Why can't your computer wake up as quickly as your BlackBerry?
Illustration: Greg Mably
The computer inside a BlackBerry or iPhone boots up in seconds, so why can’t your laptop?
Some of Microsoft Windows’ start-up time is inevitable, says computer architect Peter Glaskowsky, an analyst with the Envisioneering Group, in Seaford, N.Y. “There’s too much to do—initialize all of memory, start up the hard disk, assign virtual memory, and more.” He says even embedded systems like an iPhone or cable modem, which don’t have to look for keyboards and printers, still take 10 to 30 seconds to do these things.
Some of the problem is simply sloppy programming and a philosophy that everything needs to be initialized before anything is available, says Gaurav Banga, chief technical officer of Phoenix Technologies, in Milpitas, Calif., a company that has written BIOS (basic input-output software), going back to the pre-Windows era.
Running a third-party disk defragmentation tool, cleaning out the Windows Registry, and emptying the Recycle Bin and temp files all help speed the boot process, as does updating to the latest service pack. Steve Bass, author of the TechBite newsletter, advises savvy users to prune the list of start-up programs, run third-party utilities like TuneXP, or even reload the operating system and start fresh.
Depending on your machine (and your technical confidence), a BIOS update may slice off a few seconds. Banga says Phoenix makes a replacement BIOS that takes only 2 to 4 seconds to load, compared to a typical 10 seconds for the one on a netbook like the Samsung NC10.
None of these fixes, though, get you instantly up and running at an airport gate. Rather than fight with Windows, one increasingly practical option is an “alternative boot environment” (ABE), which gets online much faster, mainly by cranking up only those programs that are needed. ABEs aim to have your browser connected to a known network within 12 seconds.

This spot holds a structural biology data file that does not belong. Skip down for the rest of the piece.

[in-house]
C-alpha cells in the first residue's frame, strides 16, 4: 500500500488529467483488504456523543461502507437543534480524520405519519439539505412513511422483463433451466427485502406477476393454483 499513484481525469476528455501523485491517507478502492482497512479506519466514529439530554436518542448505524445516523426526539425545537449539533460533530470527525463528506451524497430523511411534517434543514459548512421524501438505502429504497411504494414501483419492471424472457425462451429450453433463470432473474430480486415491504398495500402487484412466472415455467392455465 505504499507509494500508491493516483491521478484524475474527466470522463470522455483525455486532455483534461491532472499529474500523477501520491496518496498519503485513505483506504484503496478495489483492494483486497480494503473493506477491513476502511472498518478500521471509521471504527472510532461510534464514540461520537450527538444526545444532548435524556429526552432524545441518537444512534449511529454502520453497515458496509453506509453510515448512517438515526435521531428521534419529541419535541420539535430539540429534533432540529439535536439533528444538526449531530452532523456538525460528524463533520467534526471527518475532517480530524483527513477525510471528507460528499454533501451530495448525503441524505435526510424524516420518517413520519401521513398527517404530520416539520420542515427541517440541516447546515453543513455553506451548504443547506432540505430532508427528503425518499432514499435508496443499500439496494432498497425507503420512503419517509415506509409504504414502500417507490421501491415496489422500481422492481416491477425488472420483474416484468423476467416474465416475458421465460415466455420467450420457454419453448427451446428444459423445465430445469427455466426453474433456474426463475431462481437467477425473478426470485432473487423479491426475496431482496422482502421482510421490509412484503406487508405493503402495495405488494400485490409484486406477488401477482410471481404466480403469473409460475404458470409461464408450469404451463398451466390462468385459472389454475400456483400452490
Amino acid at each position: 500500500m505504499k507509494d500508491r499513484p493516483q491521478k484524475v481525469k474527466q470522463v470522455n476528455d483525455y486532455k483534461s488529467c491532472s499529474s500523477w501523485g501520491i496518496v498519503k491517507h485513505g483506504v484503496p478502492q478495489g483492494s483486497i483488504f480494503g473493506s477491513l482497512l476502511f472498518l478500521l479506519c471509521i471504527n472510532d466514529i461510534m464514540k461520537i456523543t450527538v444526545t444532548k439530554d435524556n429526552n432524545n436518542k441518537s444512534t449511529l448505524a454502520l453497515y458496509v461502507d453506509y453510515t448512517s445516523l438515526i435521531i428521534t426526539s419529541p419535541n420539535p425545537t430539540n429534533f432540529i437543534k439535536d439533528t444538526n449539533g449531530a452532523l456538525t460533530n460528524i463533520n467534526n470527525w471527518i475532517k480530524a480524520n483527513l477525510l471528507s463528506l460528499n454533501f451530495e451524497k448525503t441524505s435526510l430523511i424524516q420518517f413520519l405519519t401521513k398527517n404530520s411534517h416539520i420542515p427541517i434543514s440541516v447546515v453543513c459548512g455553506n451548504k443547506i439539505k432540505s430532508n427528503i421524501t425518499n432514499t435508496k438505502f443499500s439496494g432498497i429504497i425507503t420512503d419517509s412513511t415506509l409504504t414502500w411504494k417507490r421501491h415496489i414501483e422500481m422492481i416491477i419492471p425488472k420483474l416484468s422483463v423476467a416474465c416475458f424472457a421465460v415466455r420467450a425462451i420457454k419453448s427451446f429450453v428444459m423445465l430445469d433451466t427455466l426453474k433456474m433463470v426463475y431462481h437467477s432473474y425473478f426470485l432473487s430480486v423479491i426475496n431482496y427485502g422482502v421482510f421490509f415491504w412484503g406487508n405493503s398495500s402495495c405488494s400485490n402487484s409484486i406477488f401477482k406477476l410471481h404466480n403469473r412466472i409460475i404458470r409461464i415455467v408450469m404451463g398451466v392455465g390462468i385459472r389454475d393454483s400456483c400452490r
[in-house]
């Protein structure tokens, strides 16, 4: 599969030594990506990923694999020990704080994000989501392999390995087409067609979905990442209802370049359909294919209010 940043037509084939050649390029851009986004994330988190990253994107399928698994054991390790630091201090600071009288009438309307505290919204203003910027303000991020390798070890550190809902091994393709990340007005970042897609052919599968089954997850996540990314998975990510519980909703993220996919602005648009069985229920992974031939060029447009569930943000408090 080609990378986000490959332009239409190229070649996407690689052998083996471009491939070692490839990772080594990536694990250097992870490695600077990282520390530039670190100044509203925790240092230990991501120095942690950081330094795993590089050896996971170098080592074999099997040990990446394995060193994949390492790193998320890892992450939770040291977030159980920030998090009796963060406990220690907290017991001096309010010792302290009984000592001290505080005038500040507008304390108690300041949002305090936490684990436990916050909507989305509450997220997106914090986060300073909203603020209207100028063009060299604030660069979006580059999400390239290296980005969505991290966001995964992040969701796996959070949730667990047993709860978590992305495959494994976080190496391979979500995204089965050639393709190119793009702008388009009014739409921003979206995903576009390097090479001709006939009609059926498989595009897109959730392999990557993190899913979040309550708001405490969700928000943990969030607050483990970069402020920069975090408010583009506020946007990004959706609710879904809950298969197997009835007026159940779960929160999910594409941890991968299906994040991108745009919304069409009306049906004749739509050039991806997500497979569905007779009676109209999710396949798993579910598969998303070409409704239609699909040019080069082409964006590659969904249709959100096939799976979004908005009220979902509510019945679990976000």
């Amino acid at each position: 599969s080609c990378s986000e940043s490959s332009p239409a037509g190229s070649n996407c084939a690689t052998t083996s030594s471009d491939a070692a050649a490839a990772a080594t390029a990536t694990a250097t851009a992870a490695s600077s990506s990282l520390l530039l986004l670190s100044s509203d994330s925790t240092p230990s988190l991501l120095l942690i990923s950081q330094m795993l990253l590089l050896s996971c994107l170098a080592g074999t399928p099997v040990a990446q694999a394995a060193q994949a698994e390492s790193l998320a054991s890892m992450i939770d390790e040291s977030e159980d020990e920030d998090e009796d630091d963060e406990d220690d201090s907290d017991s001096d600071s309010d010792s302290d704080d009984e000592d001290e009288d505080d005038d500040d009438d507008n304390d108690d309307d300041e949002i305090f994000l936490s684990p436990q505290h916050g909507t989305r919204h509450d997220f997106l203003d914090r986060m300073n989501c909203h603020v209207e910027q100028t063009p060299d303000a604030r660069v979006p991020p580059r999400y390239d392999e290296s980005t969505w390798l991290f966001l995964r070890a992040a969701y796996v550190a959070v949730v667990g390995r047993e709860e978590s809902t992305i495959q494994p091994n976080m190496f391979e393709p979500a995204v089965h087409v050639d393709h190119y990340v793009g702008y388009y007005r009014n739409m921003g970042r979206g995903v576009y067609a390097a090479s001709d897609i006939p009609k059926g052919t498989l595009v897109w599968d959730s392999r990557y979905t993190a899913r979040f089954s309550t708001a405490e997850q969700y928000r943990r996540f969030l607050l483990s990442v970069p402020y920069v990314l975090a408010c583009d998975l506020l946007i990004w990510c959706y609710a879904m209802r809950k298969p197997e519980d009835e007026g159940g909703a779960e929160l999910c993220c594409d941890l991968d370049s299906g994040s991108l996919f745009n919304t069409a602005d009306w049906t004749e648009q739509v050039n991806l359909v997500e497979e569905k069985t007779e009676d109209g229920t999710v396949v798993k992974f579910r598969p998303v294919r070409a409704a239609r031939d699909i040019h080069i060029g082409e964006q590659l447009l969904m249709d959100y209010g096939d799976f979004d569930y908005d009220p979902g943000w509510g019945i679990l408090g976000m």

Current ABEs include Phoenix’s HyperSpace and Xandros’s Presto, both available as downloads, and DeviceVM’s Splashtop, available only when preinstalled by a computer manufacturer. All these are—although they don’t tout it—Linux-based environments.
Yet another alternative is to put your computer to sleep rather than shutting it down. But many machines still take too long to wake up and shake hands with the network.“The big bottleneck is reinitializing the peripheral devices,” says Envisioneering’s Glaskowsky. “The device drivers have to wake up the hardware, set up tables in memory, and get ready for normal operation. But we have an example of a mainstream operating system that can come out of sleep in a second or two: Mac OS.”
There’s hope that Microsoft’s next system, Windows 7, will do better. Phoenix’s Banga says, “We are working with the kernel team. You might see a Windows 7 that boots in 30 to 40 seconds, instead of the 120 that Vista takes.”
Microsoft is also independently trying to reduce boot and resume times for Windows 7. Michael Fortin, who leads a team in the Core Operating System group, recently wrote in a company blog that strategies include initializing drivers in parallel when possible, cutting down on the number of system services being started, and reducing the microprocessor, disk, and memory demands of the services that are absolutely needed.
“To me, the real solution for instantly available computing is not to wake quickly; it’s to never sleep,” says Glaskowsky, who helped lead Montalvo Systems, a company working on just such an architecture before it sold its assets to Sun Microsystems in April 2008. “You design the system so it’s always running the major desktop OS but functioning internally like a cellphone—always on, even if it’s a very low operating state.”
Or, for checking e-mail and browsing the Web as fast as making a phone call, Glaskowsky says, just use your phone.